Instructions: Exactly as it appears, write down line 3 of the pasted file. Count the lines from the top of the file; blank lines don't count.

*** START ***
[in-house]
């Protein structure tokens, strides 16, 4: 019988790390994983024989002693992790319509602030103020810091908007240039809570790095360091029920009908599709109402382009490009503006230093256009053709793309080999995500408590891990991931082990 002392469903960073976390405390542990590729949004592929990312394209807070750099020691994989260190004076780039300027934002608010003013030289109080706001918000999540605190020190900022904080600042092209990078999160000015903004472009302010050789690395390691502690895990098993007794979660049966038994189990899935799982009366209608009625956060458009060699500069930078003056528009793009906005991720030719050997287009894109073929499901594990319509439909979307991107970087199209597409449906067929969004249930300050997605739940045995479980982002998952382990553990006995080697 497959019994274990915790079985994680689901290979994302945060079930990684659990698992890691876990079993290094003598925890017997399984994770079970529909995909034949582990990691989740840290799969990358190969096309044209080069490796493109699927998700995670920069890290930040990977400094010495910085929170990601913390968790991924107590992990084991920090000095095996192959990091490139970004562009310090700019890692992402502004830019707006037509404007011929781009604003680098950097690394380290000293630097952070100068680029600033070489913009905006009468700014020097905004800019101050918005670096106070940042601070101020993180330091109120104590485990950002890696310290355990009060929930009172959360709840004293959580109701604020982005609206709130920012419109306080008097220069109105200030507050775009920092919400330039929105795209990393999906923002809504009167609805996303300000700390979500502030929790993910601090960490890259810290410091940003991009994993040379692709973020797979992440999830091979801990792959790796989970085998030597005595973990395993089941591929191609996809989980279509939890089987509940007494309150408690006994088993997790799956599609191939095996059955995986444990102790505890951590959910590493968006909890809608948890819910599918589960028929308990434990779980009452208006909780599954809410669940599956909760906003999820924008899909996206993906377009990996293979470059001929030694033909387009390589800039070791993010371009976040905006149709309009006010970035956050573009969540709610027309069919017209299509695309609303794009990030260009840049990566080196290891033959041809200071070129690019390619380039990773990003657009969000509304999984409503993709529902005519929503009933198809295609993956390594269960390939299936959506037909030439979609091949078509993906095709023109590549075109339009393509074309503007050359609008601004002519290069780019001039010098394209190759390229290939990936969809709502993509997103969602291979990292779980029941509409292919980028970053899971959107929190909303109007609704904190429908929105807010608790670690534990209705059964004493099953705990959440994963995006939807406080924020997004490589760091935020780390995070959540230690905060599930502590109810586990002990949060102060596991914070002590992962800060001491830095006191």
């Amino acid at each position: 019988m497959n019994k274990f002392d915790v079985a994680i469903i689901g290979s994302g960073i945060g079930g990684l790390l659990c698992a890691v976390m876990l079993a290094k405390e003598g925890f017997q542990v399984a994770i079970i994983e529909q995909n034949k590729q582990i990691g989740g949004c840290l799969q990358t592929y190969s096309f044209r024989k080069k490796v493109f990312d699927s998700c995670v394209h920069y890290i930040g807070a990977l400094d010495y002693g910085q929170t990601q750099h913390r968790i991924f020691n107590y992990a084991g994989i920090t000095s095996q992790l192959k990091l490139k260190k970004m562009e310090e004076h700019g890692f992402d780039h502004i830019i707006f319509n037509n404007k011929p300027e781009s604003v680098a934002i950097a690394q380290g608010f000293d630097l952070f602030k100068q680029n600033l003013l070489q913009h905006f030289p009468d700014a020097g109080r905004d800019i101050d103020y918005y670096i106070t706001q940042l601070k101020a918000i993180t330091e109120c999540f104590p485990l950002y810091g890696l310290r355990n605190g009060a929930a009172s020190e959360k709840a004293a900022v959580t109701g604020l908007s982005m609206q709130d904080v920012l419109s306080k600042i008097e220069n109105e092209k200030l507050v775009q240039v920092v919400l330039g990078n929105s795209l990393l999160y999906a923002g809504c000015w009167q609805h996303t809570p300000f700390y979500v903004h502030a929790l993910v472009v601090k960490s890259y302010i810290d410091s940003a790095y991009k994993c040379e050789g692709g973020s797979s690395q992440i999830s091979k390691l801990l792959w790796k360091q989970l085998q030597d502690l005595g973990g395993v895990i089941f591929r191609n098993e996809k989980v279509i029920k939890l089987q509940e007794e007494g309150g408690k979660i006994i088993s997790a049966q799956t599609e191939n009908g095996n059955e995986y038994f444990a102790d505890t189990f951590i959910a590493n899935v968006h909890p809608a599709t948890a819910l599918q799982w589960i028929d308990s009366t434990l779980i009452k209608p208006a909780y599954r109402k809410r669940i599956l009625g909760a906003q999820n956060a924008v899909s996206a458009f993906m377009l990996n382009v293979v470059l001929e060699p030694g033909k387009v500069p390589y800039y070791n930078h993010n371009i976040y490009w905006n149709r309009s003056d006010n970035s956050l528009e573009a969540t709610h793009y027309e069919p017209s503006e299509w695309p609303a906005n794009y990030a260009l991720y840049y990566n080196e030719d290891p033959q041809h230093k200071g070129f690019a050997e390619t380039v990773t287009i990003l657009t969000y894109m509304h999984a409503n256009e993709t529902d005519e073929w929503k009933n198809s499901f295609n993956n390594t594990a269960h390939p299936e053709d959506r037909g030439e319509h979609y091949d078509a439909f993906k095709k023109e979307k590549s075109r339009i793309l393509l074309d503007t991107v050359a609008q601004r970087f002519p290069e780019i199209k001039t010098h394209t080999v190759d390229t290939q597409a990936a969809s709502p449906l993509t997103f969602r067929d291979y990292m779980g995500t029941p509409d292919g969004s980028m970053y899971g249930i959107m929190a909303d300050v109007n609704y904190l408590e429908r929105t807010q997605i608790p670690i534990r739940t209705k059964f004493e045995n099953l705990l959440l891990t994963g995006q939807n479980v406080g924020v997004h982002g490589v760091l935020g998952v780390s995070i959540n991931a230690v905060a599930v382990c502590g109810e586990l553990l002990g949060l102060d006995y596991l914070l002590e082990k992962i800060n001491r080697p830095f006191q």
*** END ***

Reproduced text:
């Amino acid at each position: 019988m497959n019994k274990f002392d915790v079985a994680i469903i689901g290979s994302g960073i945060g079930g990684l790390l659990c698992a890691v976390m876990l079993a290094k405390e003598g925890f017997q542990v399984a994770i079970i994983e529909q995909n034949k590729q582990i990691g989740g949004c840290l799969q990358t592929y190969s096309f044209r024989k080069k490796v493109f990312d699927s998700c995670v394209h920069y890290i930040g807070a990977l400094d010495y002693g910085q929170t990601q750099h913390r968790i991924f020691n107590y992990a084991g994989i920090t000095s095996q992790l192959k990091l490139k260190k970004m562009e310090e004076h700019g890692f992402d780039h502004i830019i707006f319509n037509n404007k011929p300027e781009s604003v680098a934002i950097a690394q380290g608010f000293d630097l952070f602030k100068q680029n600033l003013l070489q913009h905006f030289p009468d700014a020097g109080r905004d800019i101050d103020y918005y670096i106070t706001q940042l601070k101020a918000i993180t330091e109120c999540f104590p485990l950002y810091g890696l310290r355990n605190g009060a929930a009172s020190e959360k709840a004293a900022v959580t109701g604020l908007s982005m609206q709130d904080v920012l419109s306080k600042i008097e220069n109105e092209k200030l507050v775009q240039v920092v919400l330039g990078n929105s795209l990393l999160y999906a923002g809504c000015w009167q609805h996303t809570p300000f700390y979500v903004h502030a929790l993910v472009v601090k960490s890259y302010i810290d410091s940003a790095y991009k994993c040379e050789g692709g973020s797979s690395q992440i999830s091979k390691l801990l792959w790796k360091q989970l085998q030597d502690l005595g973990g395993v895990i089941f591929r191609n098993e996809k989980v279509i029920k939890l089987q509940e007794e007494g309150g408690k979660i006994i088993s997790a049966q799956t599609e191939n009908g095996n059955e995986y038994f444990a102790d505890t189990f951590i959910a590493n899935v968006h909890p809608a599709t948890a819910l599918q799982w589960i028929d308990s009366t434990l779980i009452k209608p208006a909780y599954r109402k809410r669940i599956l009625g909760a906003q999820n956060a924008v899909s996206a458009f993906m377009l990996n382009v293979v470059l001929e060699p030694g033909k387009v500069p390589y800039y070791n930078h993010n371009i976040y490009w905006n149709r309009s003056d006010n970035s956050l528009e573009a969540t709610h793009y027309e069919p017209s503006e299509w695309p609303a906005n794009y990030a260009l991720y840049y990566n080196e030719d290891p033959q041809h230093k200071g070129f690019a050997e390619t380039v990773t287009i990003l657009t969000y894109m509304h999984a409503n256009e993709t529902d005519e073929w929503k009933n198809s499901f295609n993956n390594t594990a269960h390939p299936e053709d959506r037909g030439e319509h979609y091949d078509a439909f993906k095709k023109e979307k590549s075109r339009i793309l393509l074309d503007t991107v050359a609008q601004r970087f002519p290069e780019i199209k001039t010098h394209t080999v190759d390229t290939q597409a990936a969809s709502p449906l993509t997103f969602r067929d291979y990292m779980g995500t029941p509409d292919g969004s980028m970053y899971g249930i959107m929190a909303d300050v109007n609704y904190l408590e429908r929105t807010q997605i608790p670690i534990r739940t209705k059964f004493e045995n099953l705990l959440l891990t994963g995006q939807n479980v406080g924020v997004h982002g490589v760091l935020g998952v780390s995070i959540n991931a230690v905060a599930v382990c502590g109810e586990l553990l002990g949060l102060d006995y596991l914070l002590e082990k992962i800060n001491r080697p830095f006191q």